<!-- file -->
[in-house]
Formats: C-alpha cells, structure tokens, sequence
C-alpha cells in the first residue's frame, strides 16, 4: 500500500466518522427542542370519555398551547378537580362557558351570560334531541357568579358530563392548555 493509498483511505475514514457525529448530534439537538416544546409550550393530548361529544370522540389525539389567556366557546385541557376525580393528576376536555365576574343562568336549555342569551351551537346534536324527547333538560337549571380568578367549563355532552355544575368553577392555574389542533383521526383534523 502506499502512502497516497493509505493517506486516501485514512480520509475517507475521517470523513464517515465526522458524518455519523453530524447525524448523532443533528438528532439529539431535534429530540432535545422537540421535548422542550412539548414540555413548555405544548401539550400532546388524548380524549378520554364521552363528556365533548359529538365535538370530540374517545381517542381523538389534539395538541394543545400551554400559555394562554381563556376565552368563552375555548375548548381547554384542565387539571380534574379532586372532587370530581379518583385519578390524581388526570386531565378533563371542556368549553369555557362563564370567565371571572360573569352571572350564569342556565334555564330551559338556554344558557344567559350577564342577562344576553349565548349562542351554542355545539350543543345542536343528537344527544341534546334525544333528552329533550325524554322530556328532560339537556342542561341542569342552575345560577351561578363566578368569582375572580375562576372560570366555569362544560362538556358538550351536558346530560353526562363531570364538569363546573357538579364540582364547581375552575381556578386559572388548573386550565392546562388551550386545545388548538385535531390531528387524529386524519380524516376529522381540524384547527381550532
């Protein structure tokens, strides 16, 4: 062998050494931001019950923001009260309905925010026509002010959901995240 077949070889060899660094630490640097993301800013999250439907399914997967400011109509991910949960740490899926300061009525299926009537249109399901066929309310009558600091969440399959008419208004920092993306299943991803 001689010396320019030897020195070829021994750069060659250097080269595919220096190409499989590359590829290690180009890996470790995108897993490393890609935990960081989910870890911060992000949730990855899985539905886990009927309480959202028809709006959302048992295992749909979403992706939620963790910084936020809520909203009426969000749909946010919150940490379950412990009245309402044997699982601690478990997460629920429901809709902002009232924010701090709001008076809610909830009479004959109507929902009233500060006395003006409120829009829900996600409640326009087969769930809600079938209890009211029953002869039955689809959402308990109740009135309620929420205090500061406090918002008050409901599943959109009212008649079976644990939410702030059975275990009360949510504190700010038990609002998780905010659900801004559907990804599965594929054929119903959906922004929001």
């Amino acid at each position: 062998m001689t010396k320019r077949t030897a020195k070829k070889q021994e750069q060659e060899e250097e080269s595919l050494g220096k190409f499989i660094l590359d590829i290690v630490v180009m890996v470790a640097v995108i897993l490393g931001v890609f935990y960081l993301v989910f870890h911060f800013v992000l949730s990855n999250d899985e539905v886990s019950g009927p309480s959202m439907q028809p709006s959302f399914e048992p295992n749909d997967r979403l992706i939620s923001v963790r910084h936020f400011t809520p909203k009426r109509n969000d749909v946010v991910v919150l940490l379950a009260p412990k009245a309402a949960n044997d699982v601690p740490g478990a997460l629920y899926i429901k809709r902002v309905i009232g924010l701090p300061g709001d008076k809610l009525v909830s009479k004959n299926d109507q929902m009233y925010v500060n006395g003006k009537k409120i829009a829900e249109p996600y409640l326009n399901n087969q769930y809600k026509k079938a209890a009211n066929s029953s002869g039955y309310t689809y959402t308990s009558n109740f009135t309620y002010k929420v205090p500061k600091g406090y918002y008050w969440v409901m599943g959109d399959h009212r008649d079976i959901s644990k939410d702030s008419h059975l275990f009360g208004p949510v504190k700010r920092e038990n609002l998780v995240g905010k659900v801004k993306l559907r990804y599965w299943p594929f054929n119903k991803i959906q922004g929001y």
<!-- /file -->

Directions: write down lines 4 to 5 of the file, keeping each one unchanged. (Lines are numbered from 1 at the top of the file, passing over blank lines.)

């Protein structure tokens, strides 16, 4: 062998050494931001019950923001009260309905925010026509002010959901995240 077949070889060899660094630490640097993301800013999250439907399914997967400011109509991910949960740490899926300061009525299926009537249109399901066929309310009558600091969440399959008419208004920092993306299943991803 001689010396320019030897020195070829021994750069060659250097080269595919220096190409499989590359590829290690180009890996470790995108897993490393890609935990960081989910870890911060992000949730990855899985539905886990009927309480959202028809709006959302048992295992749909979403992706939620963790910084936020809520909203009426969000749909946010919150940490379950412990009245309402044997699982601690478990997460629920429901809709902002009232924010701090709001008076809610909830009479004959109507929902009233500060006395003006409120829009829900996600409640326009087969769930809600079938209890009211029953002869039955689809959402308990109740009135309620929420205090500061406090918002008050409901599943959109009212008649079976644990939410702030059975275990009360949510504190700010038990609002998780905010659900801004559907990804599965594929054929119903959906922004929001």
């Amino acid at each position: 062998m001689t010396k320019r077949t030897a020195k070829k070889q021994e750069q060659e060899e250097e080269s595919l050494g220096k190409f499989i660094l590359d590829i290690v630490v180009m890996v470790a640097v995108i897993l490393g931001v890609f935990y960081l993301v989910f870890h911060f800013v992000l949730s990855n999250d899985e539905v886990s019950g009927p309480s959202m439907q028809p709006s959302f399914e048992p295992n749909d997967r979403l992706i939620s923001v963790r910084h936020f400011t809520p909203k009426r109509n969000d749909v946010v991910v919150l940490l379950a009260p412990k009245a309402a949960n044997d699982v601690p740490g478990a997460l629920y899926i429901k809709r902002v309905i009232g924010l701090p300061g709001d008076k809610l009525v909830s009479k004959n299926d109507q929902m009233y925010v500060n006395g003006k009537k409120i829009a829900e249109p996600y409640l326009n399901n087969q769930y809600k026509k079938a209890a009211n066929s029953s002869g039955y309310t689809y959402t308990s009558n109740f009135t309620y002010k929420v205090p500061k600091g406090y918002y008050w969440v409901m599943g959109d399959h009212r008649d079976i959901s644990k939410d702030s008419h059975l275990f009360g208004p949510v504190k700010r920092e038990n609002l998780v995240g905010k659900v801004k993306l559907r990804y599965w299943p594929f054929n119903k991803i959906q922004g929001y």